The following statement contains an unnecessary connection that indicates missing time. "Georgio and I left the hotel at 11:00. I went to a friend of mine and did her hair. He waited in the car. From there we went to Derby."4 The term, from there, is an indication that information is missing at that point in the statement. The time and information missing in this particular statement was only the time the subject spent doing his friends hair, and had no particular bearing on the investigation itself. However, it clearly shows that information was missing from the statement, although it was missing probably because the subject felt it was unnecessary and not important to the investigation. This is referred to as an "outside issue", and is information that may be missing from the statement or is sensitive to the subject but has no connection with the actual crime.

    Another example of an unnecessary connection can be found in the following statement. "…we got back in the car and got off exit 9 up to route 25 and call his girlfriend then called the police afterwards."5

    This connection, afterwards, clearly shows that significant information is missing from the statement at that point. This term is unnecessary and even adds wordiness to the statement. It would have been sufficient for the subject to say "…we got back in the car and got off exit 9 up to route 25 and called his girlfriend and the police." The use of the unnecessary connection "afterwards" indicated that the subject intentionally left something out of the statement at that point.

    Consider a written statement to be like a mathematical equation, and that each component, or link, must fit together in its proper place. When the subject writes, "I woke up and did A, B, C, and D", we understand that when the subject started B, A was completed, and when he started C, B was completed, and when he started D, C was completed. However, when the subject says, "I woke up and did A, B, C, and finally D." This is meaningful, and indicates there may be missing information at this point.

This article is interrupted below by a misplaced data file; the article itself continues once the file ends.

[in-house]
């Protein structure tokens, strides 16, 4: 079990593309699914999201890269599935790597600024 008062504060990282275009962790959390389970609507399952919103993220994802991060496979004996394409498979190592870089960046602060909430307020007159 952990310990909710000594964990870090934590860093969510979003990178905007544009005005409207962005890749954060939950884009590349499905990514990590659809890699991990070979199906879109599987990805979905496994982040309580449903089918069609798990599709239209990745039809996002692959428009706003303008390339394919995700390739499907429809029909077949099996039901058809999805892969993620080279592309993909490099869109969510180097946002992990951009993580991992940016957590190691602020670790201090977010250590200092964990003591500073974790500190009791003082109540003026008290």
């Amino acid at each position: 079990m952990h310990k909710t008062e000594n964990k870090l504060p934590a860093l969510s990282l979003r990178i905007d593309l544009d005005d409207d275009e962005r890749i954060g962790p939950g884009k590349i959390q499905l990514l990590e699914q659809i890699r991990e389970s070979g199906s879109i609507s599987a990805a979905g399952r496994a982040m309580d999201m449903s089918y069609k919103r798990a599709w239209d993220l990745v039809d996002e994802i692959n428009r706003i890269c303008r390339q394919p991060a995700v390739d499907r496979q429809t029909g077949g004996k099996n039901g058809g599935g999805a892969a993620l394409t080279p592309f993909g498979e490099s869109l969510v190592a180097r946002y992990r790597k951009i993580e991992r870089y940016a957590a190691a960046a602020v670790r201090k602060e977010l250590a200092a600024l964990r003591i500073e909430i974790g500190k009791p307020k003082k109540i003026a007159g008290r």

I recently explained the concept of a written statement being like a mathematical equation to a victim of a reported sexual assault in a slightly different way. Since he was gifted in mathematics and science, I explained it in the following manner and asked him, "Do you know how I can tell that you were not completely truthful in your statement?" He responded, "No, how?" [his response is indicative of deception anyway] I wrote down the equation "E=MC2" on a piece of paper and asked him if he understood this, and he said he did. I then wrote down on another piece of paper "ME=2C", and asked if this made sense to him, and he said "No, not really." I told him that "Even though all the elements are the same in both equations, the same letters and numbers are there, the second one is not in the proper order to function properly." I told him "A truthful statement reflects reality, and the reality is that your statement is not completely true." The subject just nodded in agreement, and he ultimately stated that certain parts of his statement did not happen, and he recanted the sexual assault. 6

    Other linguistic signals, which indicate missing information, are verbs that show that there was a certain break in activity. Words used by a subject such as started, began, commenced, continued, proceeded, resumed, completed, finished, and ended are clear indications that there was a break in a particular activity. This may indicate that information is missing at that particular place in the statement. However, if the subject indicates within the statement why there was a certain break in the activity, then you can disregard the connection.

    The following statements show the difference between a statement which indicates a break in activity that is explained within the narrative, and one which indicates a break in activity that is not explained or understood by the reader.

    "I got home from work at 5:00 and started to make dinner. I was interrupted with a telephone call from my mother who invited me to her house for dinner that evening. I dropped everything and went over her house at about 5:30." With this statement, the reader understands that she started dinner, but did not complete it, and it is explained why within the statement.

    However, in the following statement we see a different situation. "She asked me if I wanted to go with her and I said 'no'. So she left then I sat down and started watching TV. I don't remember what show I was watching."7 In this particular statement, the subject started watching, which clearly shows that this was interrupted by something, but it is not explained within the statement. This is an indication that the subject intentionally omitted information at this point. Furthermore, the term used by this subject "I don't remember" in an open statement is another indication that information is intentionally being suppressed and increases the probability that deception is present. Combining both the verb started and the phrase "I don’t remember", we begin to see a cluster of deceptive indicators present within this narrative.

    The same linguistic signals indicating that something is missing from the story are found in the following statement from a reported kidnapping.